1994: Kaleida Labs, an historic alliance between Apple and IBM, lays off 20% of its workforce. Nevertheless, less than half a year later, Kaleida managed to release its Media Player and ScriptX language, both of which were considered technologically sound, but rival firm Macromedia had beaten them to market with Shockwave for Director and built up a commanding lead. A year after its first product introduction, and after consuming $150 to $200 million in funding, Apple pulled the plug on Kaleida Labs.
1996: Apple initiates a second recall of the PowerBook 5300. The first recall was prompted the previous September by two early-production units that caught fire due to overheating lithium-ion (LiIon) batteries. Apple replaced the faulty batteries, but the PowerBook 5300's plastic case was prone to cracking, the power plug was too thin and often snapped off, and the power supply didn't produce sufficient current to run certain combinations of expansion-bay and PC Card accessories simultaneously. To fix these problems, Apple halted production of the PowerBook 5300 and initiated another recall. According to Dataquest, this second recall helped drag down Apple's notebook revenues to $1 billion for 1996, from $1.5 billion the year before.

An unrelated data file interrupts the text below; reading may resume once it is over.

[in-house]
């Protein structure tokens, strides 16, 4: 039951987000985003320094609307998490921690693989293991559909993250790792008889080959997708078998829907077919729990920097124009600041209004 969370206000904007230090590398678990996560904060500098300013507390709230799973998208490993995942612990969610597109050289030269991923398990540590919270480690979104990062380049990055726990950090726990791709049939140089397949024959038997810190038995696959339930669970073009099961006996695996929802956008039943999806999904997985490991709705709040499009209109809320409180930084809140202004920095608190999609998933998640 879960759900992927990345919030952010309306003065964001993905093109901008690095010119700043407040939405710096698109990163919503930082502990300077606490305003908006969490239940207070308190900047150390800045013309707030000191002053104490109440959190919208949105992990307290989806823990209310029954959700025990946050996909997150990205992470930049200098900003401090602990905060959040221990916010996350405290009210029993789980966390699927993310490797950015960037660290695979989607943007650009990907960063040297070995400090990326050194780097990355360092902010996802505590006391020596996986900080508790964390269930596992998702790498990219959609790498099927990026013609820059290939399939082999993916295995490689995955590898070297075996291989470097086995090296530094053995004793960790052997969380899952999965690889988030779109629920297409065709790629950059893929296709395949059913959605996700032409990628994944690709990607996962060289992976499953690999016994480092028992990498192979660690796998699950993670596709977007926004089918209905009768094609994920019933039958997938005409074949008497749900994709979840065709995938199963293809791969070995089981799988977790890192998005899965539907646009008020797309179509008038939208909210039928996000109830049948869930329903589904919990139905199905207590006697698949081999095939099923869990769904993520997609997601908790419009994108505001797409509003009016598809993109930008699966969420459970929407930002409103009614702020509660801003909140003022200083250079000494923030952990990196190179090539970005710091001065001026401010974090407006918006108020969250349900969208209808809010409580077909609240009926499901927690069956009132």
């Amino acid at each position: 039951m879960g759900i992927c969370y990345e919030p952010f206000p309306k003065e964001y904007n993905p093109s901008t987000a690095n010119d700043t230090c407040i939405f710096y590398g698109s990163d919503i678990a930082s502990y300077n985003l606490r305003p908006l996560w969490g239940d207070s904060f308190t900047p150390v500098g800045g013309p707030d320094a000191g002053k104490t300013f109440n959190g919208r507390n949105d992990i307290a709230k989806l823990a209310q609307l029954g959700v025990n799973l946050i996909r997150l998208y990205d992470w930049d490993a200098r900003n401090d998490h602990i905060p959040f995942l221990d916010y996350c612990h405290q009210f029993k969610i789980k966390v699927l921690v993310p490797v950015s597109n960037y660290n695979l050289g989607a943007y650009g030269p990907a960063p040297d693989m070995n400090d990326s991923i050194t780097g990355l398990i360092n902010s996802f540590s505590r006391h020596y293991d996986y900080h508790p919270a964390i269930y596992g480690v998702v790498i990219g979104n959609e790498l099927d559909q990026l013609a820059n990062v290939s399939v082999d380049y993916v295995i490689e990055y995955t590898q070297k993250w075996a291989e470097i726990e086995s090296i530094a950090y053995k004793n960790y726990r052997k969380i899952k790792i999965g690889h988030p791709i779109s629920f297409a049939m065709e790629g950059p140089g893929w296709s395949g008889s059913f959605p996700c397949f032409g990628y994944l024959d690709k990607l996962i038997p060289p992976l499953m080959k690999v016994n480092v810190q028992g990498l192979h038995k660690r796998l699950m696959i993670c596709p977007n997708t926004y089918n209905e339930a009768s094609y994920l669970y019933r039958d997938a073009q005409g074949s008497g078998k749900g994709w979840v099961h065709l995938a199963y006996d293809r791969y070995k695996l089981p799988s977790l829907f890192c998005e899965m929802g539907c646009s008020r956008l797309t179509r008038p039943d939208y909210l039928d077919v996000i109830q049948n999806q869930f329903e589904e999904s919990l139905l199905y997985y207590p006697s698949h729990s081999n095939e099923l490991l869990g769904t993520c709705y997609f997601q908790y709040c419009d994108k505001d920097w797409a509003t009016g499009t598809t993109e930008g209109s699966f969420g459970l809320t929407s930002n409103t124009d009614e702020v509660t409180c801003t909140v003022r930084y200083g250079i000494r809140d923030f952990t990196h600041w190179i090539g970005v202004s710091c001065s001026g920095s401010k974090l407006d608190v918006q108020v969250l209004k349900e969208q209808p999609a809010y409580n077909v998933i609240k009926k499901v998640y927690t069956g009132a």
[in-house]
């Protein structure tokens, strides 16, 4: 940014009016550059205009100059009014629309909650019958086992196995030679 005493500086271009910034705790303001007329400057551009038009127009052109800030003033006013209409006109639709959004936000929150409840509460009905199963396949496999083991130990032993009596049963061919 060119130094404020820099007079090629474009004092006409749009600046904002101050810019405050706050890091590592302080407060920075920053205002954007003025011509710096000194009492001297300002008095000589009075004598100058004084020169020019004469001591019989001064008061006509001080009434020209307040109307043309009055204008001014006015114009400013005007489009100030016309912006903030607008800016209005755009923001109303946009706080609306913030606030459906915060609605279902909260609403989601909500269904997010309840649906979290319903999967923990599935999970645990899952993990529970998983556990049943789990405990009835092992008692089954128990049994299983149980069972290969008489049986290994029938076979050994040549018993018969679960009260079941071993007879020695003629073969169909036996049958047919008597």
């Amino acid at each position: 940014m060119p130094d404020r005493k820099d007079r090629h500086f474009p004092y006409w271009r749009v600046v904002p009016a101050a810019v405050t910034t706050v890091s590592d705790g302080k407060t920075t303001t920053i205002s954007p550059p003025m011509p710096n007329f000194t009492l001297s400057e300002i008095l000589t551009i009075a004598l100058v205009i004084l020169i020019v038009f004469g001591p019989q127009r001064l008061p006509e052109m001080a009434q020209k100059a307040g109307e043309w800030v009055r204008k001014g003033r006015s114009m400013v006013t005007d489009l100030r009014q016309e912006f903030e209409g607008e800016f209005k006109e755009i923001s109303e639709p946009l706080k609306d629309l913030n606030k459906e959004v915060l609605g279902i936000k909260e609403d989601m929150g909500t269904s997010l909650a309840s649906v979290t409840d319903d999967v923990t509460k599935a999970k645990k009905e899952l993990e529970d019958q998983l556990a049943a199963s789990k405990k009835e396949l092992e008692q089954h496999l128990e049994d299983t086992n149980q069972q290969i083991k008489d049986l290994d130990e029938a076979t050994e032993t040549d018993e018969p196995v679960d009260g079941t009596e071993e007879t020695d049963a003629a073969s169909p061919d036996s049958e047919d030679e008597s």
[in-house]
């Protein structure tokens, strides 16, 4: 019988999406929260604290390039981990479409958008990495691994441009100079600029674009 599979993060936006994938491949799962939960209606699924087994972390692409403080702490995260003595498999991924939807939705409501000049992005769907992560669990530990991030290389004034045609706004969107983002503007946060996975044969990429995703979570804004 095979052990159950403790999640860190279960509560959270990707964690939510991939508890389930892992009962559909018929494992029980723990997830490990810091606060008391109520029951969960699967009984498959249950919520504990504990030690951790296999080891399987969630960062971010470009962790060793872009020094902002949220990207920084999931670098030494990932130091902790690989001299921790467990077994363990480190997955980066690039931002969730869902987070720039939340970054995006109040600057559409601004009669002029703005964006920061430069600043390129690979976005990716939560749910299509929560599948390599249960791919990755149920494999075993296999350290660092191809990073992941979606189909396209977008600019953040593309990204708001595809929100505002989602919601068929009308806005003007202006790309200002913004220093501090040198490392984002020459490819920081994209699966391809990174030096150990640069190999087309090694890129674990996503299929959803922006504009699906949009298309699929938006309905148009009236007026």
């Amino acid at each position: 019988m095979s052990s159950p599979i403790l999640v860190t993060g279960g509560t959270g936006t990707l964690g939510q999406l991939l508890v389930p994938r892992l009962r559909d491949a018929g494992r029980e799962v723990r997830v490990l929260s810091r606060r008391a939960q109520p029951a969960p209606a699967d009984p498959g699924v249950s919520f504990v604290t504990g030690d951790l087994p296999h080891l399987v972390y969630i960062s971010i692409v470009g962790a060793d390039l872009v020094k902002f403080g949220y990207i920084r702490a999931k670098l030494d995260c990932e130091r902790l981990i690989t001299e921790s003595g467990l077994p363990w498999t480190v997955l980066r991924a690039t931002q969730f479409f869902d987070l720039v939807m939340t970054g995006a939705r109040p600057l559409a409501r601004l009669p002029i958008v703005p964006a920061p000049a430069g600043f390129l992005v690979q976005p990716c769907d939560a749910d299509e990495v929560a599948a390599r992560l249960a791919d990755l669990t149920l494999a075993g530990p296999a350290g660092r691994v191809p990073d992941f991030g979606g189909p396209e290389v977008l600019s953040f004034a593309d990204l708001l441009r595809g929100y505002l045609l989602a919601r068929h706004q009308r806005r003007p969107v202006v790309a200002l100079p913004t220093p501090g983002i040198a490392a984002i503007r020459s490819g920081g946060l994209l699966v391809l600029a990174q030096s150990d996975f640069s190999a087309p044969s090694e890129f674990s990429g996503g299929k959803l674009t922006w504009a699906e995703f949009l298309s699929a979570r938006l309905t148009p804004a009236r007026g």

1997: Just days after Apple announces it will base future Macs on a next-generation PowerPC G3 line from Motorola and IBM, rival processor chip manufacturer Exponential Technology closes its doors. Exponential had been developing the X704 processor, a 533MHz PowerPC CPU at a time when Apple's fastest Mac was running at only 233MHz. However, Exponential experienced delays in production and its chips would have cost significantly more then the PowerPC G3.
Apple previews OS 8 to developers at WWDC, winning rave reviews from those looking to advance past the days of Mac OS 7.x. Ironically, OS 8 was originally named OS 7.7, but Apple changed the name of the operating system as a way of artificially ending the Mac OS licensee program, or cloning. Mac cloners had contracts with Apple entitling them to license Mac OS 7.x, so with a new designation for OS 7.7, cloning was ended with a virtual pen stroke.
Apple sidesteps the raging browser wars by announcing that Mac OS 8 will be bundled with Cyberdog 2.0, Apple's own browser built in the company's revolutionary OpenDoc platform, Netscape 3.01, Internet Explorer 3.01, and America Online 3.0. Apple later canceled both OpenDoc and Cyberdog, and made Internet Explorer the default browser for new Macs, though it continued to bundle Netscape's browser for years to come.
1998: Steve Jobs outlines Apple's latest operating system strategy at the firm's annual Worldwide Developer Conference (WWDC), essentially dumping NeXT technology in favor of Mac OS X. Apple's previous strategy revolved around Rhapsody, which required developers to completely retool their existing products. But by using a new set of APIs (application programming interface) called Carbon, developers were promised a far easier transition into Mac OS X's features such as protected memory, virtual memory, preemptive multitasking, multi-threading, etc.
Apple airs a special 30 second commercial from its successful Think Different series dedicated to Jerry Seinfeld. The commercial is aired during the final episode of "Sienfeld," on May 14th.